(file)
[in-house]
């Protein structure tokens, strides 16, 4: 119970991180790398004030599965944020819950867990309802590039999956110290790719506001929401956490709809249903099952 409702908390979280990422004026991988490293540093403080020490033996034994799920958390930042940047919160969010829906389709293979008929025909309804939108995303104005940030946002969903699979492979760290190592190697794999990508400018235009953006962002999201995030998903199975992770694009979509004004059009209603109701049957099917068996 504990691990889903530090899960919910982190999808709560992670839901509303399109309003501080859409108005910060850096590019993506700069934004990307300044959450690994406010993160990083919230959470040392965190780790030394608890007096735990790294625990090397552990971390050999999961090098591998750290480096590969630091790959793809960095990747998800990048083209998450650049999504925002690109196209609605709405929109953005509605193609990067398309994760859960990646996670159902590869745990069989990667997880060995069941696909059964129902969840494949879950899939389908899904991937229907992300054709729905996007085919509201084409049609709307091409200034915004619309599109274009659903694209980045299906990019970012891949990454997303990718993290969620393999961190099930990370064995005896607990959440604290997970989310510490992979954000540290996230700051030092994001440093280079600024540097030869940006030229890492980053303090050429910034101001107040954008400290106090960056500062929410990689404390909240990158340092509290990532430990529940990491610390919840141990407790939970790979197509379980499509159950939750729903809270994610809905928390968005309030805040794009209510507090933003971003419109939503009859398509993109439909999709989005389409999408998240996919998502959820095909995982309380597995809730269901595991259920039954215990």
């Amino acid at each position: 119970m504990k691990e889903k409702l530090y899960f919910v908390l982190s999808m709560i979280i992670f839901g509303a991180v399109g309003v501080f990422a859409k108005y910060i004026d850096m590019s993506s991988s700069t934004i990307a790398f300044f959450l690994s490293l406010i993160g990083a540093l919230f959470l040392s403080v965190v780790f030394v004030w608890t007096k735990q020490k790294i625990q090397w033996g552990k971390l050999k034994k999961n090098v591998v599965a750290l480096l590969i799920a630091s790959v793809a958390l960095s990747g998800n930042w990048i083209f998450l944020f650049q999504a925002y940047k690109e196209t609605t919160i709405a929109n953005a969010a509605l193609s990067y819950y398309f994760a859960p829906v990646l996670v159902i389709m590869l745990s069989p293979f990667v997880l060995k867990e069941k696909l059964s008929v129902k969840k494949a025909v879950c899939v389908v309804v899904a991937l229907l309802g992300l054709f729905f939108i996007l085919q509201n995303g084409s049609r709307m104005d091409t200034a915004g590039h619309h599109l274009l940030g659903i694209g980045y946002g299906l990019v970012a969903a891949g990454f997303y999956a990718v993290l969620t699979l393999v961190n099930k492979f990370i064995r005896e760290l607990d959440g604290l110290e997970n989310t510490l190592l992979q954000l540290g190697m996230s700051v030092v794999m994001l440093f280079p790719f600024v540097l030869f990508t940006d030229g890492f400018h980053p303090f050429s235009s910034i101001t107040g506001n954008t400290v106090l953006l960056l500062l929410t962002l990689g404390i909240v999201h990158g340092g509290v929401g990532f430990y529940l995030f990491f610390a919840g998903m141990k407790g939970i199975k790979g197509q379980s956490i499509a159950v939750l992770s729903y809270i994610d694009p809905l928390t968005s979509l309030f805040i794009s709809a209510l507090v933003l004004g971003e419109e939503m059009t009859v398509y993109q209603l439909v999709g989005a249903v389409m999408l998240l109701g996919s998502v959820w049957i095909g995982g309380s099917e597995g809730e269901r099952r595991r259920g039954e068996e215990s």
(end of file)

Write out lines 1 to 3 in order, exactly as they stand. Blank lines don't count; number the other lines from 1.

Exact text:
[in-house]
């Protein structure tokens, strides 16, 4: 119970991180790398004030599965944020819950867990309802590039999956110290790719506001929401956490709809249903099952 409702908390979280990422004026991988490293540093403080020490033996034994799920958390930042940047919160969010829906389709293979008929025909309804939108995303104005940030946002969903699979492979760290190592190697794999990508400018235009953006962002999201995030998903199975992770694009979509004004059009209603109701049957099917068996 504990691990889903530090899960919910982190999808709560992670839901509303399109309003501080859409108005910060850096590019993506700069934004990307300044959450690994406010993160990083919230959470040392965190780790030394608890007096735990790294625990090397552990971390050999999961090098591998750290480096590969630091790959793809960095990747998800990048083209998450650049999504925002690109196209609605709405929109953005509605193609990067398309994760859960990646996670159902590869745990069989990667997880060995069941696909059964129902969840494949879950899939389908899904991937229907992300054709729905996007085919509201084409049609709307091409200034915004619309599109274009659903694209980045299906990019970012891949990454997303990718993290969620393999961190099930990370064995005896607990959440604290997970989310510490992979954000540290996230700051030092994001440093280079600024540097030869940006030229890492980053303090050429910034101001107040954008400290106090960056500062929410990689404390909240990158340092509290990532430990529940990491610390919840141990407790939970790979197509379980499509159950939750729903809270994610809905928390968005309030805040794009209510507090933003971003419109939503009859398509993109439909999709989005389409999408998240996919998502959820095909995982309380597995809730269901595991259920039954215990």
């Amino acid at each position: 119970m504990k691990e889903k409702l530090y899960f919910v908390l982190s999808m709560i979280i992670f839901g509303a991180v399109g309003v501080f990422a859409k108005y910060i004026d850096m590019s993506s991988s700069t934004i990307a790398f300044f959450l690994s490293l406010i993160g990083a540093l919230f959470l040392s403080v965190v780790f030394v004030w608890t007096k735990q020490k790294i625990q090397w033996g552990k971390l050999k034994k999961n090098v591998v599965a750290l480096l590969i799920a630091s790959v793809a958390l960095s990747g998800n930042w990048i083209f998450l944020f650049q999504a925002y940047k690109e196209t609605t919160i709405a929109n953005a969010a509605l193609s990067y819950y398309f994760a859960p829906v990646l996670v159902i389709m590869l745990s069989p293979f990667v997880l060995k867990e069941k696909l059964s008929v129902k969840k494949a025909v879950c899939v389908v309804v899904a991937l229907l309802g992300l054709f729905f939108i996007l085919q509201n995303g084409s049609r709307m104005d091409t200034a915004g590039h619309h599109l274009l940030g659903i694209g980045y946002g299906l990019v970012a969903a891949g990454f997303y999956a990718v993290l969620t699979l393999v961190n099930k492979f990370i064995r005896e760290l607990d959440g604290l110290e997970n989310t510490l190592l992979q954000l540290g190697m996230s700051v030092v794999m994001l440093f280079p790719f600024v540097l030869f990508t940006d030229g890492f400018h980053p303090f050429s235009s910034i101001t107040g506001n954008t400290v106090l953006l960056l500062l929410t962002l990689g404390i909240v999201h990158g340092g509290v929401g990532f430990y529940l995030f990491f610390a919840g998903m141990k407790g939970i199975k790979g197509q379980s956490i499509a159950v939750l992770s729903y809270i994610d694009p809905l928390t968005s979509l309030f805040i794009s709809a209510l507090v933003l004004g971003e419109e939503m059009t009859v398509y993109q209603l439909v999709g989005a249903v389409m999408l998240l109701g996919s998502v959820w049957i095909g995982g309380s099917e597995g809730e269901r099952r595991r259920g039954e068996e215990s």